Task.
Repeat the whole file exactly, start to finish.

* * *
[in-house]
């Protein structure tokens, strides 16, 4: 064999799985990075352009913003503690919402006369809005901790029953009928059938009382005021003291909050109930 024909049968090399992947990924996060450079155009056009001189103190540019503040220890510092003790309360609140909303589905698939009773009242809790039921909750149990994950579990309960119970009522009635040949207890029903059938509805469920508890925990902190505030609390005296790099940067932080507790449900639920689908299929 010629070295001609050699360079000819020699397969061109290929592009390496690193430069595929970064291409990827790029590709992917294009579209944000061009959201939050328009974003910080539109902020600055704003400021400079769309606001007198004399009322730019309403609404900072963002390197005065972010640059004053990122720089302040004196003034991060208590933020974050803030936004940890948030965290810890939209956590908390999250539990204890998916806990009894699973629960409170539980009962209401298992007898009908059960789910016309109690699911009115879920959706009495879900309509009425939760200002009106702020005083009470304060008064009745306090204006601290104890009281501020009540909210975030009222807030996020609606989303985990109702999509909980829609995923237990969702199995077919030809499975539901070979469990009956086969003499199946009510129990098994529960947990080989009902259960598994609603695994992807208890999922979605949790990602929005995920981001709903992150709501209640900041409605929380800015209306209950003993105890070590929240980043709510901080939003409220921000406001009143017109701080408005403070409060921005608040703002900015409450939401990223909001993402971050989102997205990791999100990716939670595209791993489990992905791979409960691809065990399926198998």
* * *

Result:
[in-house]
């Protein structure tokens, strides 16, 4: 064999799985990075352009913003503690919402006369809005901790029953009928059938009382005021003291909050109930 024909049968090399992947990924996060450079155009056009001189103190540019503040220890510092003790309360609140909303589905698939009773009242809790039921909750149990994950579990309960119970009522009635040949207890029903059938509805469920508890925990902190505030609390005296790099940067932080507790449900639920689908299929 010629070295001609050699360079000819020699397969061109290929592009390496690193430069595929970064291409990827790029590709992917294009579209944000061009959201939050328009974003910080539109902020600055704003400021400079769309606001007198004399009322730019309403609404900072963002390197005065972010640059004053990122720089302040004196003034991060208590933020974050803030936004940890948030965290810890939209956590908390999250539990204890998916806990009894699973629960409170539980009962209401298992007898009908059960789910016309109690699911009115879920959706009495879900309509009425939760200002009106702020005083009470304060008064009745306090204006601290104890009281501020009540909210975030009222807030996020609606989303985990109702999509909980829609995923237990969702199995077919030809499975539901070979469990009956086969003499199946009510129990098994529960947990080989009902259960598994609603695994992807208890999922979605949790990602929005995920981001709903992150709501209640900041409605929380800015209306209950003993105890070590929240980043709510901080939003409220921000406001009143017109701080408005403070409060921005608040703002900015409450939401990223909001993402971050989102997205990791999100990716939670595209791993489990992905791979409960691809065990399926198998």